TL;DR: may God have mercy on the the poor souls that dare to cross our Amazon overlords.
  • My coworker brought up the prospect of having pizza delivered by drone. Specifically, smart phone app to order pizza, allow it to track your location via GPS, drone delivers pizza directly to your GPS location. It could be AWESOME. Also, a total dystopian nightmare.
  • IlriyasIlriyas The Syrupy Canadian Toronto, Ontario
    The drones Amazon cited as to be used are unable to fly, safely or functionally in high or even medium density urban areas, there are numerous safety concerns with packages falling from the sky onto people's homes, through car windshields, etc. and to top it all off they're completely incapable of carrying anything heavier than say, 20lbs.

    As for them being shot out of the sky and the like, it's a hell of a lot more difficult to rob a truck of its cargo or even the truck itself (A big old UPS, USPS, or Canada Post delivery vehicle doesn't exactly disappear or blend in) as they can be easily found standardized drones can be repainted, easily scrapped, buried, etc.

    It's certainly a really neat advertisement angle and it's brought them a ton of publicity, but that's really all that it will ever be it's simply too impractical to implement and to throw in on top of it the FAA is pretty much vehemently opposed to the idea.

    Also, even though I don't think its what @Bandrik meant. The idea of being charged yourself for some other asshole shooting down or otherwise stealing the drone is a terrible idea, no way in hell would I be willing to pay the equivalent of a new multi-rotor for a $60 parcel of comic books.
  • ThraxThrax Professional Shill, Watch Slut, Mumble Hivemind Drone Austin, TX
    How will Amazon drones find airspace with government drones clogging the skies to spy on us?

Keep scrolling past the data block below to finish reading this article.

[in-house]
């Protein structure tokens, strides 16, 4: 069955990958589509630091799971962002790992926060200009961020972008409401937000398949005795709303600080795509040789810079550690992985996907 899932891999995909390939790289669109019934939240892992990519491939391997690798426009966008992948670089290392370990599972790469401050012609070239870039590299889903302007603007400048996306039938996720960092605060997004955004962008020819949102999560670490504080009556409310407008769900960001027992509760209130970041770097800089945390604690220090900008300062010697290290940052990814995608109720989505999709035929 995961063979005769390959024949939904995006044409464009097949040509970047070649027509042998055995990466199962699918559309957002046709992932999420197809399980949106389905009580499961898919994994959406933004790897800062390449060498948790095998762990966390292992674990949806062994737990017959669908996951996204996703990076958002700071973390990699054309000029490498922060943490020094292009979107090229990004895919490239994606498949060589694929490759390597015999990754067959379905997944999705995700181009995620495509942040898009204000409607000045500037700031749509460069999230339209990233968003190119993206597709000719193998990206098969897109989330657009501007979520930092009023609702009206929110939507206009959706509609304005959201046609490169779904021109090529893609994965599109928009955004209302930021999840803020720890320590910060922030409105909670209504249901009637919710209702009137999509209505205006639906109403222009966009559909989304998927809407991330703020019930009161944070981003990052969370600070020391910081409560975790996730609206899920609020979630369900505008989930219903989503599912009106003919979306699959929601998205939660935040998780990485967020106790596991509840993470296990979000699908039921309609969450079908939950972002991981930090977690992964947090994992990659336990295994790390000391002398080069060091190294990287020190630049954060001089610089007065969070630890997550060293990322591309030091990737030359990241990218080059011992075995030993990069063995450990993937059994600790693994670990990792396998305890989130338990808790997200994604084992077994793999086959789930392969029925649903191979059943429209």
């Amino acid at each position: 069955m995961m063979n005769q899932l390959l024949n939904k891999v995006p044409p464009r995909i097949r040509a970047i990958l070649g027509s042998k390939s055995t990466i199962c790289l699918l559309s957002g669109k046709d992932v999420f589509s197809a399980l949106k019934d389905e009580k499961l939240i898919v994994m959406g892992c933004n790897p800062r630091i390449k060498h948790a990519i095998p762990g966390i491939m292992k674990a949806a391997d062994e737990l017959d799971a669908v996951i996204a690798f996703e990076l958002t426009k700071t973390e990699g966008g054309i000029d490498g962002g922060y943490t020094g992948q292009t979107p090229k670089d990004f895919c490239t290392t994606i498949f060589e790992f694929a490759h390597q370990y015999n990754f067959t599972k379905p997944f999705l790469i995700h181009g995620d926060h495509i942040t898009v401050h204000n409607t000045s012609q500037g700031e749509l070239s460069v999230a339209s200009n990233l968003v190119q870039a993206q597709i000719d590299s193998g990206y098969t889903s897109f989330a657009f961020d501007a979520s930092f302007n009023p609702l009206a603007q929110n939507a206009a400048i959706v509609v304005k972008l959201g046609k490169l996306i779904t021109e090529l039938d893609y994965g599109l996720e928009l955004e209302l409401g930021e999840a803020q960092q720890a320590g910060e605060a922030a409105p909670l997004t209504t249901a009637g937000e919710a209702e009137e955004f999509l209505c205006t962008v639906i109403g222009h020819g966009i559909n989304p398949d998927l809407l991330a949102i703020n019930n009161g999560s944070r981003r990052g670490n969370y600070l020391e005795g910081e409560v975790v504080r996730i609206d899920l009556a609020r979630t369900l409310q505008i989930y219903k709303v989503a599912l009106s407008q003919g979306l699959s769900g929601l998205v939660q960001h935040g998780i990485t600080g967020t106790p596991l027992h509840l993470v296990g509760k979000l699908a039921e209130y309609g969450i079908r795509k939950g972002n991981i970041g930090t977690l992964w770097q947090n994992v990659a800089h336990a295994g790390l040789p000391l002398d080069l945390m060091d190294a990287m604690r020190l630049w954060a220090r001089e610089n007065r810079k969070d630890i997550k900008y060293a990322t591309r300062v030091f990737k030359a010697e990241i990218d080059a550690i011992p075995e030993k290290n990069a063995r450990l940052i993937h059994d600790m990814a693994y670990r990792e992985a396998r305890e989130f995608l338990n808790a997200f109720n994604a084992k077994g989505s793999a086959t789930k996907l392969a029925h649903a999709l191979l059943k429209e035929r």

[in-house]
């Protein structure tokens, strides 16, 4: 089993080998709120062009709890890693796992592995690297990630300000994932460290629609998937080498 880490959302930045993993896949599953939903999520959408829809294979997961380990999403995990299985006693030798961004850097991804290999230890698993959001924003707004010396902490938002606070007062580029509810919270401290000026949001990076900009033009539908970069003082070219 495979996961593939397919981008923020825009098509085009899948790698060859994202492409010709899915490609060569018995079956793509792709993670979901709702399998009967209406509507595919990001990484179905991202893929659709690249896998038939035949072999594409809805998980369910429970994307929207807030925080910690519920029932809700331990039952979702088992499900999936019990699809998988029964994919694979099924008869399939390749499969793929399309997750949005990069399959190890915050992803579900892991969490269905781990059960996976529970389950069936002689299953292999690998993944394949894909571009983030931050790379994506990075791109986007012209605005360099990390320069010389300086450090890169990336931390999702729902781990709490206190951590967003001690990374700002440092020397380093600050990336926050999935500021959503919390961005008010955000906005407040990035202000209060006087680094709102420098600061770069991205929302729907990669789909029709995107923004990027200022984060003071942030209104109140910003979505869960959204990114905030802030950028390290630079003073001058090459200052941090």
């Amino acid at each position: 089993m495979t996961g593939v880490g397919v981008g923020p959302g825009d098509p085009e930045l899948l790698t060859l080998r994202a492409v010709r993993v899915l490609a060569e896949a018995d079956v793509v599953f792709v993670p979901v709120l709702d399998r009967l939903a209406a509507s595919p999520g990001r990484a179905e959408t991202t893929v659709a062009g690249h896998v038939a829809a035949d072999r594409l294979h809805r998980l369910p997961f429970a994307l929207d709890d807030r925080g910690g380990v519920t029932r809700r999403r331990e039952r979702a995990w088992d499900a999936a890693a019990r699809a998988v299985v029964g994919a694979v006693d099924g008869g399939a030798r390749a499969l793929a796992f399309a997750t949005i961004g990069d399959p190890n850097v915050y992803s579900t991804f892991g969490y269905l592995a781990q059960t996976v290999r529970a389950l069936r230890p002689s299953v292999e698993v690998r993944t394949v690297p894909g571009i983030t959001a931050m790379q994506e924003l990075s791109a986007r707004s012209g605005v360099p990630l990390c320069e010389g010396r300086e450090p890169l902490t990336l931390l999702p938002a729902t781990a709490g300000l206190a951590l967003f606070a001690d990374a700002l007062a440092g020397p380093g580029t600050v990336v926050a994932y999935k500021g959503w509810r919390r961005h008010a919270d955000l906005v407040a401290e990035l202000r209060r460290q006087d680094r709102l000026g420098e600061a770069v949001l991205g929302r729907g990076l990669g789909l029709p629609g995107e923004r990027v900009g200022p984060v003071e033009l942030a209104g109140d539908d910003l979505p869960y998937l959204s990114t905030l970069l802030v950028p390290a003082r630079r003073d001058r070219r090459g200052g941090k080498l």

MAGICTushon
  • TushonTushon I'm scared, Coach Alexandria, VA
    The drones Amazon cited as to be used are unable to fly, safely or functionally in high or even medium density urban areas, there are numerous safety concerns with packages falling from the sky onto people's homes, through car windshields, etc. and to top it all off they're completely incapable of carrying anything heavier than say, 20lbs.

    As for them being shot out of the sky and the like, it's a hell of a lot more difficult to rob a truck of its cargo or even the truck itself (A big old UPS, USPS, or Canada Post delivery vehicle doesn't exactly disappear or blend in) as they can be easily found standardized drones can be repainted, easily scrapped, buried, etc.

    It's certainly a really neat advertisement angle and it's brought them a ton of publicity, but that's really all that it will ever be it's simply too impractical to implement and to throw in on top of it the FAA is pretty much vehemently opposed to the idea.

    Also, even though I don't think its what @Bandrik meant. The idea of being charged yourself for some other asshole shooting down or otherwise stealing the drone is a terrible idea, no way in hell would I be willing to pay the equivalent of a new multi-rotor for a $60 parcel of comic books.
    You're cliff now :)

    Taking an advertisement for a future service and extrapolating the entirety of possibility from it ("that's really all that it will ever be"). I don't think you know Jeff Bezos.
    midgaThraxBandrik
  • BandrikBandrik Elkhart, IN
    I don't think its what @Bandrik meant. The idea of being charged yourself for some other asshole shooting down or otherwise stealing the drone is a terrible idea, no way in hell would I be willing to pay the equivalent of a new multi-rotor for a $60 parcel of comic books.